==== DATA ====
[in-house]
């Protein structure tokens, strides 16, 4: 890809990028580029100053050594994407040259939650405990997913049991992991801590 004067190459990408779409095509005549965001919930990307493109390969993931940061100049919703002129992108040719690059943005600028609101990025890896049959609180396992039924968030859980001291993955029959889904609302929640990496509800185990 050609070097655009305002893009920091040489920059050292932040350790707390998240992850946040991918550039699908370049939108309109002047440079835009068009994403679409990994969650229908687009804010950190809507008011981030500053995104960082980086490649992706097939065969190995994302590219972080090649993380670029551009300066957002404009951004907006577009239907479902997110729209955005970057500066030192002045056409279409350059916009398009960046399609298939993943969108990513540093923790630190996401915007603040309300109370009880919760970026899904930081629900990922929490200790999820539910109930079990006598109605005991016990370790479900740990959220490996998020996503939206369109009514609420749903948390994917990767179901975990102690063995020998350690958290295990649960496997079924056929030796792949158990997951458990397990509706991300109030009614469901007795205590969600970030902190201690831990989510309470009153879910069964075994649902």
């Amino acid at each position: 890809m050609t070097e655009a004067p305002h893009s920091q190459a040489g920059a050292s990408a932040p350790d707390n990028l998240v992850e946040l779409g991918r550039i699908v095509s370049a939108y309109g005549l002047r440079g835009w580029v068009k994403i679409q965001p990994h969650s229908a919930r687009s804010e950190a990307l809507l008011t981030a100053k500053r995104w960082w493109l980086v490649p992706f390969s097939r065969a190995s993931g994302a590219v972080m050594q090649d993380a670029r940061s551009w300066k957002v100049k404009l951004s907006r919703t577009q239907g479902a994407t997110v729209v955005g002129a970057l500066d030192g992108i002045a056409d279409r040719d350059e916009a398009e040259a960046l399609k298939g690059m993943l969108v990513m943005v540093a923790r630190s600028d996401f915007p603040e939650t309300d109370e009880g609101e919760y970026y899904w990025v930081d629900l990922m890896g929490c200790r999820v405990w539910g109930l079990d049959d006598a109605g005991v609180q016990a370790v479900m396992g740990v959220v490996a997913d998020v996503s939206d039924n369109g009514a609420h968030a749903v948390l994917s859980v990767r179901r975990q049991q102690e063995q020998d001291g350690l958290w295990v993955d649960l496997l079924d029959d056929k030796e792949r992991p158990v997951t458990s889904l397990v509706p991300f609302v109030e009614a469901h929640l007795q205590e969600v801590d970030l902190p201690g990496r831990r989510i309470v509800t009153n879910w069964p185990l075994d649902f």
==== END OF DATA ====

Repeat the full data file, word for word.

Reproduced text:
[in-house]
């Protein structure tokens, strides 16, 4: 890809990028580029100053050594994407040259939650405990997913049991992991801590 004067190459990408779409095509005549965001919930990307493109390969993931940061100049919703002129992108040719690059943005600028609101990025890896049959609180396992039924968030859980001291993955029959889904609302929640990496509800185990 050609070097655009305002893009920091040489920059050292932040350790707390998240992850946040991918550039699908370049939108309109002047440079835009068009994403679409990994969650229908687009804010950190809507008011981030500053995104960082980086490649992706097939065969190995994302590219972080090649993380670029551009300066957002404009951004907006577009239907479902997110729209955005970057500066030192002045056409279409350059916009398009960046399609298939993943969108990513540093923790630190996401915007603040309300109370009880919760970026899904930081629900990922929490200790999820539910109930079990006598109605005991016990370790479900740990959220490996998020996503939206369109009514609420749903948390994917990767179901975990102690063995020998350690958290295990649960496997079924056929030796792949158990997951458990397990509706991300109030009614469901007795205590969600970030902190201690831990989510309470009153879910069964075994649902």
């Amino acid at each position: 890809m050609t070097e655009a004067p305002h893009s920091q190459a040489g920059a050292s990408a932040p350790d707390n990028l998240v992850e946040l779409g991918r550039i699908v095509s370049a939108y309109g005549l002047r440079g835009w580029v068009k994403i679409q965001p990994h969650s229908a919930r687009s804010e950190a990307l809507l008011t981030a100053k500053r995104w960082w493109l980086v490649p992706f390969s097939r065969a190995s993931g994302a590219v972080m050594q090649d993380a670029r940061s551009w300066k957002v100049k404009l951004s907006r919703t577009q239907g479902a994407t997110v729209v955005g002129a970057l500066d030192g992108i002045a056409d279409r040719d350059e916009a398009e040259a960046l399609k298939g690059m993943l969108v990513m943005v540093a923790r630190s600028d996401f915007p603040e939650t309300d109370e009880g609101e919760y970026y899904w990025v930081d629900l990922m890896g929490c200790r999820v405990w539910g109930l079990d049959d006598a109605g005991v609180q016990a370790v479900m396992g740990v959220v490996a997913d998020v996503s939206d039924n369109g009514a609420h968030a749903v948390l994917s859980v990767r179901r975990q049991q102690e063995q020998d001291g350690l958290w295990v993955d649960l496997l079924d029959d056929k030796e792949r992991p158990v997951t458990s889904l397990v509706p991300f609302v109030e009614a469901h929640l007795q205590e969600v801590d970030l902190p201690g990496r831990r989510i309470v509800t009153n879910w069964p185990l075994d649902f």